So, keeping that in mind, while still having some reasonable doubts, I decided to build a lighting system.
I built it this way for two reasons: first, I didn't want to make holes in the wall, since I'm not the owner of the house. Second, I originally planned to make a system of retractable wheels, so a light that moves with the bench would have been nice. I didn't make the wheels system yet, because I haven't found any technical solution that fully satisfies me so far.. either too weak, or a bit ugly, but I will at some point.
Anyway, to do this, you need a 90x90mm post, about 2 meter high, some long m8 screws, a 10x80mm slats of about 2 meters long, some electric wires, a switch and a LED tube. I recommend those LED tubes because they are awesome, (they light up instantly when you press the switch), and they are light. No heavy ballast or anything, so the small 10mm slat won't bend or wobble too much.
Sorry, I forgot to take pictures of this part. Anyway, if you managed to build the workbench this thing will be a piece of cake. Or a piece of tofu if you are vegan, I don't know what you kids are up too these days.
Step 16: Power Supplies
When you do some serious electronic, you need an oscilloscope and a reliable variable power supply.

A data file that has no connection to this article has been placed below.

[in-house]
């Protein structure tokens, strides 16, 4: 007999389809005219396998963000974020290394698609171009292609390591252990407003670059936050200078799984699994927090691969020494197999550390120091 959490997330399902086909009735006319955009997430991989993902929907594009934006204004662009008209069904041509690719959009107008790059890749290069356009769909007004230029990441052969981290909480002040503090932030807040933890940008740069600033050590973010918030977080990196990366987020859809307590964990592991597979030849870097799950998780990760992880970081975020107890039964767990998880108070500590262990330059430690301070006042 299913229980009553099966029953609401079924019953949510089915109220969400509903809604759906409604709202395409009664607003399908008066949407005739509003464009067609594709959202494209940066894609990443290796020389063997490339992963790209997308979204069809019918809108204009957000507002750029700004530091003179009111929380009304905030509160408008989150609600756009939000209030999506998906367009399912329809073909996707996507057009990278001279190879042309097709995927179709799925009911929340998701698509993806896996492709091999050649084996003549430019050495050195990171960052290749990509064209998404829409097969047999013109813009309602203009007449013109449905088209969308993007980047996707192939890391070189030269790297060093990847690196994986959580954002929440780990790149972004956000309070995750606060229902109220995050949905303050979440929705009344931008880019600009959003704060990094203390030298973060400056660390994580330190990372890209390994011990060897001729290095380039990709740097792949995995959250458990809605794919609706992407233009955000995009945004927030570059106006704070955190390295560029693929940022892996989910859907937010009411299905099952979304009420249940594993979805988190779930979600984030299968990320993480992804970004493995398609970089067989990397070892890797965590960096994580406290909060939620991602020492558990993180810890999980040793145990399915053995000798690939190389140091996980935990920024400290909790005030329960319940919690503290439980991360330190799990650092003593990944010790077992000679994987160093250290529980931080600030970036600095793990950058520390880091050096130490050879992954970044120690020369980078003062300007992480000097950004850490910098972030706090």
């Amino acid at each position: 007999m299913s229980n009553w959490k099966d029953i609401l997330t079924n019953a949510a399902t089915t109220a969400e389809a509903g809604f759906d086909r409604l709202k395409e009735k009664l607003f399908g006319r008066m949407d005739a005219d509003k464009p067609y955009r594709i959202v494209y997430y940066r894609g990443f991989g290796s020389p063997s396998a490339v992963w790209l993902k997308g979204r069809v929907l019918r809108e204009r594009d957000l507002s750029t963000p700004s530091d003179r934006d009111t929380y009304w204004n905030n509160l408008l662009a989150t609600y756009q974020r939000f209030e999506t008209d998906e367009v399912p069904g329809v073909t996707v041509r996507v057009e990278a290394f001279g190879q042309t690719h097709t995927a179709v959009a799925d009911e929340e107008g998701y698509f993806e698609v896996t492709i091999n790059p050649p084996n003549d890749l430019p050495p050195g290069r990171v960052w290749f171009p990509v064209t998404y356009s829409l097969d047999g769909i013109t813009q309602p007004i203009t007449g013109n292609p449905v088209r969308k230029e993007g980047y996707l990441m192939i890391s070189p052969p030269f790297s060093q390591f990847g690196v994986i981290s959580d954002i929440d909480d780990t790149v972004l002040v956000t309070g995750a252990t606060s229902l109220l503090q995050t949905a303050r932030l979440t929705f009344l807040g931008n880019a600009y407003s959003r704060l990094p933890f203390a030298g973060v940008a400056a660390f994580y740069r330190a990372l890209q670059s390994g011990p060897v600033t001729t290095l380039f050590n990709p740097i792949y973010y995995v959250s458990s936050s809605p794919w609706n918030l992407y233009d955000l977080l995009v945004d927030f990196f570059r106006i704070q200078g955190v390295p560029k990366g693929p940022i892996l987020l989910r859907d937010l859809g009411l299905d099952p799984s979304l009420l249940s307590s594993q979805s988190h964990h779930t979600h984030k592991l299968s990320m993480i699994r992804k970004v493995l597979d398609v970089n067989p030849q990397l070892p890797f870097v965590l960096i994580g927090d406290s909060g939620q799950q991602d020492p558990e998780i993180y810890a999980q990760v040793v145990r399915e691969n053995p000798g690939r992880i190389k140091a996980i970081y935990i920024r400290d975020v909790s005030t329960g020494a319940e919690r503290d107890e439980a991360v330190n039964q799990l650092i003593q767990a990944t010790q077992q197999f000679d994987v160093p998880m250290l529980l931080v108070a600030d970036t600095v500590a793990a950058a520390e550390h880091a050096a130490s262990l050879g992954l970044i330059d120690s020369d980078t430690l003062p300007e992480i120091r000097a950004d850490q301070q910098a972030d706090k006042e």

I'm just an amateur and oscilloscopes and lab power supplies are quite out of budget for me, so I'm basically satisfied with some standard power supplies that can provide me the usual voltages: 5V, 12V and 24V.
All the power supplies are integrated inside the compartment and the power outlets are accessible through the front panel.
Here again, pretty self explanatory, drill many holes to fit the banana plugs, one switch to activate each power supply, a bit of wiring/soldering and you're done. I have to say that this is super useful, I really recommend you people to do that.
I also have a mobile terminal so I can have better access from the top of the desk, which includes a basic cheap digital DC voltmeter input as well as 5, 12 and 24V outputs. I will also add one quick stepper motor plug tester soon.